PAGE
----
Heart and Seoul
We said a bittersweet goodbye to Japan, and moved on to our first “new” country, one neither of us had been to before - South Korea. We got together with a friend in Seoul, Brian, who Peter met while they were getting their CELTA certificates in Chicago. Brian had a week to kill before going to teach in Vietnam for a few months, so a while back he called us and asked us where we’d be in September, to which we replied, “I don’t know… Korea maybe?” He replied “K see you there”, and so we did.
The first thing we did the night after arriving was seek out a good hike, Korea is roughly 70% mountains, so we knew it wouldn’t be difficult. We decided to go to Bukhansan, a collection of mountain peaks in the northern periphery of Seoul. It was a beautiful day, hot and sunny, and we were feeling adventurous - so rather than hike any of the marked trails on the map, we followed signs for one that was, quite literally, off the beaten path. It was angled and rocky, one of those trails where you have to use your hands to steady yourself and pull yourself up on the thick wire rope that’s strung up on the steepest parts. It was slippery and a little scary, but that just made it more fun, and the view from the peak was well worth it - seeing the ultra-urban skyscrapers of Seoul nestled in between the rocky, rolling mountains was truly amazing.
Near the peak of the mountain we had the pleasure of meeting a new friend and Korean native, Yeong-Jin, when he turned to us and said, “How did you guys find this hike? Not many foreigners know of it”. He didn’t look annoyed by our presence, though, rather the opposite, asking us all sorts of questions about our lives, and telling us about his (he’d learned English from some American GIs he was stationed with while he served in the South Korean military.) Yeong-Jin said he’d hiked this trail “several… thousand times”, and I don’t think he was exaggerating - he walked up and down the craggy, uneven rock as easily as if it were a sidewalk in Seoul. He accompanied us for the rest of the hike, telling us what to order to get the most authentic Korean barbecue, chatting about his life in Seoul, and helping us down the steeper parts of the path. He told us we were too young to be married, but that he wished his son would find a girlfriend, and he couldn’t for the life of him seem to grasp why we were hanging out with Brian - “I still don’t understand why he’s with you on your honeymoon!!”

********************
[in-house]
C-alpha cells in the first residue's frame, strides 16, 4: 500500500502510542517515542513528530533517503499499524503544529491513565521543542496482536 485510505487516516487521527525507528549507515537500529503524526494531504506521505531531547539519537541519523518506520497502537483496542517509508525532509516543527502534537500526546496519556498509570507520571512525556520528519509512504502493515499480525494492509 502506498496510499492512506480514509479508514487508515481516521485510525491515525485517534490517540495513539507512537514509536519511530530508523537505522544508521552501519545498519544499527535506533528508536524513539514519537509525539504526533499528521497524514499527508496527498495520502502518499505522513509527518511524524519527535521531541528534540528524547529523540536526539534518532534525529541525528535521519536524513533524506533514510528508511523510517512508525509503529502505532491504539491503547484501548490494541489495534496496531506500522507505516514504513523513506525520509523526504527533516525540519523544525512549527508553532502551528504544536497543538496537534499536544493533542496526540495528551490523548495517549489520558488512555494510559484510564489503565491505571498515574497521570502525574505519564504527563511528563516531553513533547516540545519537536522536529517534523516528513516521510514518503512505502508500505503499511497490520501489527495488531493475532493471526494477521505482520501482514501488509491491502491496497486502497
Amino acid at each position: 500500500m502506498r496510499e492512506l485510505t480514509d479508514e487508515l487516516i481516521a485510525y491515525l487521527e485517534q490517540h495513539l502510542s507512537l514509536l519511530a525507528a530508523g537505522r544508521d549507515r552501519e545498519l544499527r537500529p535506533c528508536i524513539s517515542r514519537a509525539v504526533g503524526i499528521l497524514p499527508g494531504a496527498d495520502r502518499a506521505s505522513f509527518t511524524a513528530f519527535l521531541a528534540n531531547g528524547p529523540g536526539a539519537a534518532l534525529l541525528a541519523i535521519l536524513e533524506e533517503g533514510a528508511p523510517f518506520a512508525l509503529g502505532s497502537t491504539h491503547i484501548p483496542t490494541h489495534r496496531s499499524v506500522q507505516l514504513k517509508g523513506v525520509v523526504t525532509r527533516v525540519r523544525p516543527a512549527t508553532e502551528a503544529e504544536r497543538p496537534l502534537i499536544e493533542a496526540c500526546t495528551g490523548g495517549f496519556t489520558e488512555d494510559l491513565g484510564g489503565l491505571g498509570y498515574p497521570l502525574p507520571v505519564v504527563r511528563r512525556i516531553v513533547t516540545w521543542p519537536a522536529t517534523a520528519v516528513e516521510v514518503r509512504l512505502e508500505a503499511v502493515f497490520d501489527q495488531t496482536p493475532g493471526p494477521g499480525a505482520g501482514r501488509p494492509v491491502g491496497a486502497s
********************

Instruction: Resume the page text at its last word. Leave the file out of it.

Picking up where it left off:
When we finally reached the base of the mountain, Yeong-Jin gave us a tour of the nearby temple, introduced us to a monk that was hanging out there, and showed us the barrels of soy sauce that were fermenting outside. We were about to part ways when he said, “if you don’t mind, I will drive you to the subway station”, which was lucky for us because we were still figuring out the bus system and weren’t sure we had enough money on our transit cards anyway. We tried to thank Yeong-Jin by inviting him out to Korean barbecue and karaoke with us that night - he politely declined, but I think he was tempted.
The next day in Seoul we went to Bukchon Hanok Village, a traditional Korean town on a hill near Gyeongbokgung Palace, filled with hundreds of classic homes called hanok. It is both a major tourist destination and a functioning residential area, which has recently presented some issues with tourists acting like ruthless paparazzi, crowding the streets and driveways, or generally being disturbers of the peace - there were signs put up, pinned to the stone walls, asking tourists to be quiet or to stay out altogether. We walked through the winding alleyways of the little town in hushed tones, the occasional click of our cameras.
Myeong-dong, a shopper’s paradise and commercial district in Seoul, occupied much of our time - the bright lights and crowds of people offered something new at every turn. I could wander through the streets for hours, window shopping at the street wear stores, skin care shops, and luxury outlets - but that night we were on a mission - street food and Korean barbecue. Thankfully with all the walking we’d worked up an appetite, there was more street food than I’d ever seen before, that I’d never heard of before, and all cheap too - spicy rice cakes, skewered fish, Korean fried chicken, sweet egg toasts, octopus pancakes, grilled cheese lobster, fried sugar donuts, blood sausage, pig’s feet, roasted sweet potatoes, pressed squid. One thing I learned very quickly is that Korea does not fuck around with its spicy food - the woman at the street stall warned me twice before she finally sold me some rice cakes, I felt my mouth burn for an hour afterward.